Africa Journal

Ubuntu – We’re Part Of It

As I was driving on the wild coast of South Africa, I took a step back to think about my year on the continent. It is true that travels change one’s perception of reality. I would even say that it shapes our (future) self. In Africa, I have experienced pure happiness. Far away from my European comfort zone, each smile received made me feel like a queen in her castle of freedom. As I turned left from the small road heading to Umtata, I realized that I felt closer than ever to the African philosophy of Ubuntu. This bantu word sums up in two syllables the entire spirit of Africa: the sense of community, the idea of “I am because we are” and the perpetual feeling of gratitude, of caring and sharing about each others.

In my red little rented car, I was driving carefully on the dirt road leading to Mdumbi, a small Xhosa village on the South African wild coast, not far from the village where Nelson Mandela grew up. The landscape was completely dark as the night has fallen and some lazy sleepy cows slowly moved from the way as I drove towards them. Two hours of potholes, strange noises and wandering animals led me to a state of near exhaustion. Will I ever arrive to the village? As I opened my window driving down another hill, the sound of the endless rolling waves encouraged me to keep going. The ocean is near. It can’t be that far anymore.

Lost in my thoughts,  on the dark deserted road, I replayed the film of my travels.

Africa… Africa for me is more than a place on earth that we point on a map. Africa – it’s first and foremost smiles. Hundreds and thousands of true smiles shining at my face. Africa – it’s happiness in despair. It’s positivity no matter what. It’s hope and faith in the darkest times.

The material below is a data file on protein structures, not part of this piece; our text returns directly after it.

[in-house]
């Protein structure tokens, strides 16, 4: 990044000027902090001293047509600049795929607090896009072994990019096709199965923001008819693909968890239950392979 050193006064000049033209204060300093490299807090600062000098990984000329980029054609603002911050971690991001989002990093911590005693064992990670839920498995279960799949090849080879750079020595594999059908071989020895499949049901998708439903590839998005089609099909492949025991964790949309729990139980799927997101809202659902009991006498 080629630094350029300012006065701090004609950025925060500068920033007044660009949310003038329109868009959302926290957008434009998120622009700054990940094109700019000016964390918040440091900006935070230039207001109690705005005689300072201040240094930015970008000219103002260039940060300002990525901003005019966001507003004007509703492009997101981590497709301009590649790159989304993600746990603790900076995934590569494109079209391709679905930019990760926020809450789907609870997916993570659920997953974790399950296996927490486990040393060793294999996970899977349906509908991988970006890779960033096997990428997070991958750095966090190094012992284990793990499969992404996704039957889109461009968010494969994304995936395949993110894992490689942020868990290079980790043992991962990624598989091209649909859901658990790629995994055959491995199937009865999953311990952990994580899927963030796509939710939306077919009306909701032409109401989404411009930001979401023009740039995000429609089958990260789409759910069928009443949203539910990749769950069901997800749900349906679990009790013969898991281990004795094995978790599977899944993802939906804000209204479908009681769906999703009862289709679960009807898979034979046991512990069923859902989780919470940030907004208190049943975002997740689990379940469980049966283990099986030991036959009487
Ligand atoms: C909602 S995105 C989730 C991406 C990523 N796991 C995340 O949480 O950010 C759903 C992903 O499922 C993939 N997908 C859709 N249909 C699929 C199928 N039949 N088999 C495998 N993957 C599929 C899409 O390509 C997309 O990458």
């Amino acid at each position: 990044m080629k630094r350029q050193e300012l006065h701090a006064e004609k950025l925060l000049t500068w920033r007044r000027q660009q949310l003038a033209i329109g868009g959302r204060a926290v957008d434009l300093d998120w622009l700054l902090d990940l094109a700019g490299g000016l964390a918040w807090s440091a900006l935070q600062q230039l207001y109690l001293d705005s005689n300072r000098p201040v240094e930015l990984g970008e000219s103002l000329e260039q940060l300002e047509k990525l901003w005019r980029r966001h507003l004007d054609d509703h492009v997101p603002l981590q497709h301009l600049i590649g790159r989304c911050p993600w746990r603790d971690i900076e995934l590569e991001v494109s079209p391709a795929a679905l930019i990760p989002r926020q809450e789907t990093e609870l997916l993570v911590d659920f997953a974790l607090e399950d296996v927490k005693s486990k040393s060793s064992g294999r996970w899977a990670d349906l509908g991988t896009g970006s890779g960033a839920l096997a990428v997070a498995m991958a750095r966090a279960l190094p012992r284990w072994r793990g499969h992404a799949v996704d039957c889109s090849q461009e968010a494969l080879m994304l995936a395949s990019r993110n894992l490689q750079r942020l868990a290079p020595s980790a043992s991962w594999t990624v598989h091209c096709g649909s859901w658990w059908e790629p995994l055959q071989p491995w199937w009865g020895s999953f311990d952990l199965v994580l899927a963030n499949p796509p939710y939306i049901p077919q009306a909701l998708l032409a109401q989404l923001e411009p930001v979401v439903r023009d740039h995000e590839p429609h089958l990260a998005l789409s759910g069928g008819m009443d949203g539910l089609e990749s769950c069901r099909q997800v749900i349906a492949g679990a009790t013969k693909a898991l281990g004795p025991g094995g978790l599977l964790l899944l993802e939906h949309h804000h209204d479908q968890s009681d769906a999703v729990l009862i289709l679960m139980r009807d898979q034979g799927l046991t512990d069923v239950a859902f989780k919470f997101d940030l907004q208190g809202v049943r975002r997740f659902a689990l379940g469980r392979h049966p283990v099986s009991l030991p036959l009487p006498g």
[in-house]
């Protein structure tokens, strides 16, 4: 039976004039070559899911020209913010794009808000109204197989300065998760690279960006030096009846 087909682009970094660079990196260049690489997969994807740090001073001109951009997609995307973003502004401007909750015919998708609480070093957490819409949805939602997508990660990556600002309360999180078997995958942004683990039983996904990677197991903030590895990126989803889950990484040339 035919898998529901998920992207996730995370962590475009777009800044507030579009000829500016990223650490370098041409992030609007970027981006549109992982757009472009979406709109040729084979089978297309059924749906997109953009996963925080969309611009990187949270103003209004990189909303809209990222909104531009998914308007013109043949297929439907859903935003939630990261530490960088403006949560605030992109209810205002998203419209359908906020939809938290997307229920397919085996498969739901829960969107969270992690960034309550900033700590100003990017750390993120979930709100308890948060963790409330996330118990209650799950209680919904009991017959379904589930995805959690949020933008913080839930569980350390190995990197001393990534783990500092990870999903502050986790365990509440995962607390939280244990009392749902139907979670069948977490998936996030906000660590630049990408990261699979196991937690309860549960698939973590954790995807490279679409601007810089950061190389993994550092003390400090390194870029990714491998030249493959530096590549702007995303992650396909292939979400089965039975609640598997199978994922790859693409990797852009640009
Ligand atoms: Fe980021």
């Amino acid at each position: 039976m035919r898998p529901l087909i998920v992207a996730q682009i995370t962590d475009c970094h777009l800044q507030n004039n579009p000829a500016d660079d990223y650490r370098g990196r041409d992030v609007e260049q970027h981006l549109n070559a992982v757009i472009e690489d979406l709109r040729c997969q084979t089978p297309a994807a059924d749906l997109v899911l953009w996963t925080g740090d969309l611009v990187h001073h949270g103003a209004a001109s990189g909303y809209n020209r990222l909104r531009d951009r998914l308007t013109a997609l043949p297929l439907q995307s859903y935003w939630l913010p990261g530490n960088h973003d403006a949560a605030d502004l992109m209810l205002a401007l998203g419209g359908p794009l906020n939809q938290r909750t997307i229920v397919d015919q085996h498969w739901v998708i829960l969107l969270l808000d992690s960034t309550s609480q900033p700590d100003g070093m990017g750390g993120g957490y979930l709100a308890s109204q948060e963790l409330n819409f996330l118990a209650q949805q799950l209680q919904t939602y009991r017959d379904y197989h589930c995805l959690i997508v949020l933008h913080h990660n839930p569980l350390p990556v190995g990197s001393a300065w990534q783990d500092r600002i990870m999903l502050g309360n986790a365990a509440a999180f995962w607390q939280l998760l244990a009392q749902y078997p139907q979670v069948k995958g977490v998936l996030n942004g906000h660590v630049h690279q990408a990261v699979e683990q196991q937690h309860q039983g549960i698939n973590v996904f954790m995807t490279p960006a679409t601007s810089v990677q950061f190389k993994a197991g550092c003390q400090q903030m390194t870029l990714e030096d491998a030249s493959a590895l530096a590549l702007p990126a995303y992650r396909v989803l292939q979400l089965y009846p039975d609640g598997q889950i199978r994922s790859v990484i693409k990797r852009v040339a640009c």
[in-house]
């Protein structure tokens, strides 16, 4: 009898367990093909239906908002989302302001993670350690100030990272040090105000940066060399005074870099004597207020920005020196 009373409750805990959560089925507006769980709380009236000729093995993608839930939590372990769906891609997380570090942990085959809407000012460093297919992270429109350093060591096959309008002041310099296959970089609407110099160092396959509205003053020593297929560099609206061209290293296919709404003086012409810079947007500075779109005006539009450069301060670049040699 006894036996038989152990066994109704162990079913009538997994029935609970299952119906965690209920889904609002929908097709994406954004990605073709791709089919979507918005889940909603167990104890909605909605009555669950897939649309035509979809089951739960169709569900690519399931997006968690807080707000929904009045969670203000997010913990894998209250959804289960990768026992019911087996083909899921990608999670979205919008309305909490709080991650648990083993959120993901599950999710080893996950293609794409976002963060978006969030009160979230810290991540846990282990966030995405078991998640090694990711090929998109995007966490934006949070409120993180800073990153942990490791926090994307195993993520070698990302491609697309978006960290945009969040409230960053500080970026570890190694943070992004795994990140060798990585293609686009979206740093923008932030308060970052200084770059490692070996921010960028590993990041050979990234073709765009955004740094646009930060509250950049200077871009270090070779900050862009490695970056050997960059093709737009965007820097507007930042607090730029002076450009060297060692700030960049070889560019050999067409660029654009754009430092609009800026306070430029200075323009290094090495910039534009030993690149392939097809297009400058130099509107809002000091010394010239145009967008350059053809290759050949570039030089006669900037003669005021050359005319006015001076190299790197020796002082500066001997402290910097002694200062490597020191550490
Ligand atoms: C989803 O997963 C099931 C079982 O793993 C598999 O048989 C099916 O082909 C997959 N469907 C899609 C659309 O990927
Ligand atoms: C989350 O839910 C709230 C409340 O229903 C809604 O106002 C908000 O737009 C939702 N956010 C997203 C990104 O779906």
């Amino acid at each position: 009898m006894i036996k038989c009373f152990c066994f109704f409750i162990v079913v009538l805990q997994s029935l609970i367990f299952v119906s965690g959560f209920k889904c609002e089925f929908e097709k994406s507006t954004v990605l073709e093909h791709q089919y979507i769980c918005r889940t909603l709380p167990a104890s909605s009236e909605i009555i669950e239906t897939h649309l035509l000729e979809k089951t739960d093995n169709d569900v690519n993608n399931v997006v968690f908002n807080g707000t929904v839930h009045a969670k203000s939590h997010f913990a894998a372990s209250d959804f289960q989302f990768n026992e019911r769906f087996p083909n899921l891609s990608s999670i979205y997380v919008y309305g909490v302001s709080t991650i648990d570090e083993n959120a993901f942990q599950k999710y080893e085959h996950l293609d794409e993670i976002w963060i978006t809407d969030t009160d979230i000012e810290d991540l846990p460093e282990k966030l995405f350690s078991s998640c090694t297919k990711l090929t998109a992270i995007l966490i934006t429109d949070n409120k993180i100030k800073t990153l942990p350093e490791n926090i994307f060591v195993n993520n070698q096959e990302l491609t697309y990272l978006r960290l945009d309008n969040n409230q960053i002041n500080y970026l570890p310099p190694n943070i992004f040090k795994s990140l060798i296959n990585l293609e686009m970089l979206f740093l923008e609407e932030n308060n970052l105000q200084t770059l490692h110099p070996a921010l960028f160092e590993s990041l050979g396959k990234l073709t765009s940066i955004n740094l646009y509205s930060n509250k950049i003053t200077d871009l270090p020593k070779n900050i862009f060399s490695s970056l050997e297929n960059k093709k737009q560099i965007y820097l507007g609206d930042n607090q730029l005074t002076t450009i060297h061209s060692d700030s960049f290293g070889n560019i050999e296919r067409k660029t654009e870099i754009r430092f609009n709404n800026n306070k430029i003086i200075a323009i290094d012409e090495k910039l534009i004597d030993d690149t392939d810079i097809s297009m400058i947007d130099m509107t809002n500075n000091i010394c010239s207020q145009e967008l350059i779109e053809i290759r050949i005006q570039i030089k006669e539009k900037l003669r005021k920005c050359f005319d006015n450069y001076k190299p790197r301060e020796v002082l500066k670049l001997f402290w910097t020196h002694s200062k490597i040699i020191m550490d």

As I drove near a dead animal’s skeleton that almost scared me, it led me back to my biggest travel fear: losing a relative.

One day, it is true, we will all die. As my grandmother would say. However, all the other days of our life, we are alive! would I add.

I remembered as I was still a teenager, my mother fighting against cancer and her endless faith. For ten years, our life has been unpredictable as the quarterly hospital checks were setting the tempo. Today, she is climbing some of the highest summits of the Indian Ocean. My mother, by her restless fighting and her inner wiseness showed me the beauty of life: a walk in the countryside, a rainbow after the storm, a bird picking up some wooden sticks to build its nest. She opened my eyes to the not- so-hidden beauty of life. I often wonder if this is one of the reasons why I live so intensely.

My hands hooked up to the wheel, some kids running a few meters from me in the dark, drew me out of my thoughts, their large white teeth smiles reflecting the light of my car. As I watched them running on the hill to their huts, I told to myself: